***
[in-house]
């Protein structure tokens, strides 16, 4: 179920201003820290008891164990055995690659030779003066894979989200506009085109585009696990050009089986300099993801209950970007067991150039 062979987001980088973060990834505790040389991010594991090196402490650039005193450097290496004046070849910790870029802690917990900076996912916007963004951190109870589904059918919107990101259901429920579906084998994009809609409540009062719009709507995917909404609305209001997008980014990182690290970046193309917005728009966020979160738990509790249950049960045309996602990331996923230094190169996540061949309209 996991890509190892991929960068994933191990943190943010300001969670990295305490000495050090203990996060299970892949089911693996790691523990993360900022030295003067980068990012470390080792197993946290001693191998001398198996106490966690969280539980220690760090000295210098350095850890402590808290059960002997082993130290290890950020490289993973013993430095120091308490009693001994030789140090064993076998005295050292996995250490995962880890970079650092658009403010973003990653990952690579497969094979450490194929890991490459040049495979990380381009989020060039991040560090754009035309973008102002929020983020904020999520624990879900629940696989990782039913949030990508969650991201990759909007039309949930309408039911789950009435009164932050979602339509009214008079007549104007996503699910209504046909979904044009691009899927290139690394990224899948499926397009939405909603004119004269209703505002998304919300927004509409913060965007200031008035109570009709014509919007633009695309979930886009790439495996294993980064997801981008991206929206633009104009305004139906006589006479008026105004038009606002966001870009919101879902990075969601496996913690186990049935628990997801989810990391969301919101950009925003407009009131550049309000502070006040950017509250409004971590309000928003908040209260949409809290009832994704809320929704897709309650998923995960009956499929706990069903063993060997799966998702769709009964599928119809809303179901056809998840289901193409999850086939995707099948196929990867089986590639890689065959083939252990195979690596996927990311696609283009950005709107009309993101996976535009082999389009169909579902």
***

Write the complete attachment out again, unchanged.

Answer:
[in-house]
């Protein structure tokens, strides 16, 4: 179920201003820290008891164990055995690659030779003066894979989200506009085109585009696990050009089986300099993801209950970007067991150039 062979987001980088973060990834505790040389991010594991090196402490650039005193450097290496004046070849910790870029802690917990900076996912916007963004951190109870589904059918919107990101259901429920579906084998994009809609409540009062719009709507995917909404609305209001997008980014990182690290970046193309917005728009966020979160738990509790249950049960045309996602990331996923230094190169996540061949309209 996991890509190892991929960068994933191990943190943010300001969670990295305490000495050090203990996060299970892949089911693996790691523990993360900022030295003067980068990012470390080792197993946290001693191998001398198996106490966690969280539980220690760090000295210098350095850890402590808290059960002997082993130290290890950020490289993973013993430095120091308490009693001994030789140090064993076998005295050292996995250490995962880890970079650092658009403010973003990653990952690579497969094979450490194929890991490459040049495979990380381009989020060039991040560090754009035309973008102002929020983020904020999520624990879900629940696989990782039913949030990508969650991201990759909007039309949930309408039911789950009435009164932050979602339509009214008079007549104007996503699910209504046909979904044009691009899927290139690394990224899948499926397009939405909603004119004269209703505002998304919300927004509409913060965007200031008035109570009709014509919007633009695309979930886009790439495996294993980064997801981008991206929206633009104009305004139906006589006479008026105004038009606002966001870009919101879902990075969601496996913690186990049935628990997801989810990391969301919101950009925003407009009131550049309000502070006040950017509250409004971590309000928003908040209260949409809290009832994704809320929704897709309650998923995960009956499929706990069903063993060997799966998702769709009964599928119809809303179901056809998840289901193409999850086939995707099948196929990867089986590639890689065959083939252990195979690596996927990311696609283009950005709107009309993101996976535009082999389009169909579902």